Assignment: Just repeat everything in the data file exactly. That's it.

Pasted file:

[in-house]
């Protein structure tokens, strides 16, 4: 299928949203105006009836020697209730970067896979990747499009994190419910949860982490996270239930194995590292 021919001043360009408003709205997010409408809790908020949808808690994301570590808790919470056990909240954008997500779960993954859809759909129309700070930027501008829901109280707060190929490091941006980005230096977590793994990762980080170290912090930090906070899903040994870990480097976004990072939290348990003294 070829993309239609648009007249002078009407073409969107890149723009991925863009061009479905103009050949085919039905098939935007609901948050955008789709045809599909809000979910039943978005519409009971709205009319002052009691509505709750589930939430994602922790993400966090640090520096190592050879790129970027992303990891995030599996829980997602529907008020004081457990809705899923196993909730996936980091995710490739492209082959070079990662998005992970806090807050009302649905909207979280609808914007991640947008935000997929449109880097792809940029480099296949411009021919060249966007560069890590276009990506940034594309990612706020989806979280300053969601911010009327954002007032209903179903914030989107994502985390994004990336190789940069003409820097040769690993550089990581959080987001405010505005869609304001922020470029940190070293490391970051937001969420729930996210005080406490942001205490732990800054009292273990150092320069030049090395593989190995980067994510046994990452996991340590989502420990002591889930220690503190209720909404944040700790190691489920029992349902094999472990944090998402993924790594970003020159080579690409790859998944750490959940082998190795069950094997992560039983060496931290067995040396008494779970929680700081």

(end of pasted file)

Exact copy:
[in-house]
């Protein structure tokens, strides 16, 4: 299928949203105006009836020697209730970067896979990747499009994190419910949860982490996270239930194995590292 021919001043360009408003709205997010409408809790908020949808808690994301570590808790919470056990909240954008997500779960993954859809759909129309700070930027501008829901109280707060190929490091941006980005230096977590793994990762980080170290912090930090906070899903040994870990480097976004990072939290348990003294 070829993309239609648009007249002078009407073409969107890149723009991925863009061009479905103009050949085919039905098939935007609901948050955008789709045809599909809000979910039943978005519409009971709205009319002052009691509505709750589930939430994602922790993400966090640090520096190592050879790129970027992303990891995030599996829980997602529907008020004081457990809705899923196993909730996936980091995710490739492209082959070079990662998005992970806090807050009302649905909207979280609808914007991640947008935000997929449109880097792809940029480099296949411009021919060249966007560069890590276009990506940034594309990612706020989806979280300053969601911010009327954002007032209903179903914030989107994502985390994004990336190789940069003409820097040769690993550089990581959080987001405010505005869609304001922020470029940190070293490391970051937001969420729930996210005080406490942001205490732990800054009292273990150092320069030049090395593989190995980067994510046994990452996991340590989502420990002591889930220690503190209720909404944040700790190691489920029992349902094999472990944090998402993924790594970003020159080579690409790859998944750490959940082998190795069950094997992560039983060496931290067995040396008494779970929680700081």